Age is not my primary criteria. And I have never said no to someone just because they are young.

    I have on occasion, refused to be touched by someone if they have been rude with me, or depending on how ‘in’ they are going to get. Case in point:

    http://saintaltrove.blogspot.com/2010/06/guess-who-i-saw-last-night.html


  9. I put more into getting the best phlebotomist than the best PCP. Such a baby I am.

    It’s so hard to suss out the best PCP of the ones in your location who are, at the time you need one, taking new patients. I do look them up, but what it comes down to is a gut feel.

    Not a fan of med students.

  10. Ana Says:

    This is a really tough one. I thankfully haven’t had too many inpatient experiences, and in the outpatient realm, you can choose your own provider for the most part. I don’t necessarily choose a provider based on any basic characteristics, but I WILL switch if we just don’t click—and I typically give them a few visits before I make that decision.
    Yes, a chatty dentist would be a reason to switch; I refused to see an NP at our OB practice who told me something flat out wrong and freaked me out for weeks & also a midwife who continuously harassed & insulted me about my pregnancy weight gain, but the “refuse” in that case was simply making appointments with different providers. One of the pediatricians in our practice makes me uncomfortable because he is constantly harping on how his wife (who works at my institution) cannot get a faculty position and seems annoyed & incredulous that I was appointed. I do not make well appointments for my kids with him anymore, but I did see him once or twice for quick sick visits—he is a competent doc and good with kids. While I thought I preferred a female gyn/OB, I picked a great male RE and also loved the guy who delivered my 2nd baby. I definitely don’t have any problems with age, race, or qualifications (where you went to school & trained). In more complicated cases I WILL prefer an MD to an NP (or midwife if pregnancy-related) just because they by default have had more training. But for something simple I really don’t mind. I just saw an NP for my gyn exam, and I’ve seen NPs at my primary care office for asthma flares. That is what they are there for—the uncomplicated routine stuff, freeing the MDs up for the complex cases. I don’t mind med students or residents—they have to train somewhere & I feel the need to pay it forwards for the many kind patients who tolerated my training years!
    I can’t imagine any reason other than total incompetence or repeated significantly rude behavior that I would refuse any provider in a hospital setting, for myself or my child. On the other hand, if a parent is simply uncomfortable with a care giver, can you actually FORCE them to accept that person? If someone didn’t want me for a provider, absolutely REFUSED to have me care for them, I would rather be re-assigned, and not have to deal with the mis-trust and stress. I think the problem in this situation is that the nurse should’ve been talked to face-to-face by a hospital supervisor re: the situation and maybe together they would’ve came to the same decision (i.e. she should not care for the baby), but the fact that it was decided without her and implemented likely made her feel marginalized and discriminated against by the HOSPITAL not to mention the parent in question.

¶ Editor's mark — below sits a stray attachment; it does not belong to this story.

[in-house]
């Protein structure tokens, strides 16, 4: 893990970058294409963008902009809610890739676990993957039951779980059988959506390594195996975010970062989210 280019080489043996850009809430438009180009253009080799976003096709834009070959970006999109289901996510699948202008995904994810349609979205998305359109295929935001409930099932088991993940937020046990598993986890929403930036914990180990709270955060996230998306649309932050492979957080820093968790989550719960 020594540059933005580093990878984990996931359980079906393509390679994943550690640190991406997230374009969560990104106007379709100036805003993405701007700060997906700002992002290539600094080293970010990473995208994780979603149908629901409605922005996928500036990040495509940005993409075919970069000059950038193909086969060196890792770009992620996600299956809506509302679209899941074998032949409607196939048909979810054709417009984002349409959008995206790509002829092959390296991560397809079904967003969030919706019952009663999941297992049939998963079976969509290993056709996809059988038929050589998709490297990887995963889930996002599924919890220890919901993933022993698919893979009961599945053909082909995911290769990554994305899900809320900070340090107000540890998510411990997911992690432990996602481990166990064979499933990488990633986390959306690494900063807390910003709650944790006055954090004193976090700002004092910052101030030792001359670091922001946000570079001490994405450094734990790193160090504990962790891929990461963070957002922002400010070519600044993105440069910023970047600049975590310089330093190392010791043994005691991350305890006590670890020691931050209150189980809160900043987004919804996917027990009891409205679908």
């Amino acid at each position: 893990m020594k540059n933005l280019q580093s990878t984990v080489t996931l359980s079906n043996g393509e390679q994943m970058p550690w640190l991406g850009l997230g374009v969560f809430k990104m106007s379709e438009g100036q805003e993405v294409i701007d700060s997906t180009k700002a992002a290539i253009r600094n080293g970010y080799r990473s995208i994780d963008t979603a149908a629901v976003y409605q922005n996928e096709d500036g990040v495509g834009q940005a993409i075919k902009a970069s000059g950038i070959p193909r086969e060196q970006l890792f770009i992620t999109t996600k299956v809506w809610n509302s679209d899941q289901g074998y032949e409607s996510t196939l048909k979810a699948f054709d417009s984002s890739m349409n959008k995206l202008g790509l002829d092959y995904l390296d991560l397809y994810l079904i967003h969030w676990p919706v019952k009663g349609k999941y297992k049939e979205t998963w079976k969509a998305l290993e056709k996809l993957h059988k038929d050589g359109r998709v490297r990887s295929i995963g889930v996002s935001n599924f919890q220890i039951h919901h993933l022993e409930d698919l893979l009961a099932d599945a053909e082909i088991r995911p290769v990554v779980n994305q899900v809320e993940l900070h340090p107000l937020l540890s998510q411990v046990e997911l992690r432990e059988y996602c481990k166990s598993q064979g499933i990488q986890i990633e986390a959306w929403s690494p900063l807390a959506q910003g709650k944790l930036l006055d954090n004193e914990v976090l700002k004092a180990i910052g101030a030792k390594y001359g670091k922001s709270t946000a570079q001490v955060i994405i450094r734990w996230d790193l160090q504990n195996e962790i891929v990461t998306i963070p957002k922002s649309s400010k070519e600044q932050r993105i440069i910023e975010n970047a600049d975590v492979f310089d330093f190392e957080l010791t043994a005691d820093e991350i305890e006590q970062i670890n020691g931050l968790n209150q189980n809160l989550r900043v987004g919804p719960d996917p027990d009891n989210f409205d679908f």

11. staciet Says:

    I did ask to not have two nurses work with my boys while they were in the NICU. I didn’t do so because of what they looked like, instead basing my decision on their actions when they worked with the boys, but I wonder if it can be argued that what I did really wasn’t all that different than what happened in the story. I suppose I could say that I had given the nurses a “chance” and the father in the story did not, but…I don’t know if that makes a difference. I do know that while it was uncomfortable talking to charge nurses about the two nurses, I am very glad I did. It made our already traumatic time in the NICU just a tiny bit easier to not have to deal with those women ever again.

    That being said, I have continued care with a doctor I absolutely HATE with a passion (the man is one of the biggest assholes I’ve ever met) because he is sort of the only specialist of this type in our area. I would love to find someone else to take over our case and give him a big F-You as we walked out the door, but the options are very slim. I just suck it up and pretend I am in my happy place when we are forced to see him.


  12. I think in the US that is much easier to do than here, because you can go to websites and read physicians’ bios and see their photos. No such thing here. So my choices have either been based on friend referrals (which brought me to some great doctors/dentists) or the yellow pages (not a great idea). When I came here I took a GP from the yellow pages. She referred me to a specialist twice. Both were more or less disasters. I got rid of all three of them (but not in a confronting way at all, I just went looking for other physicians and then switched).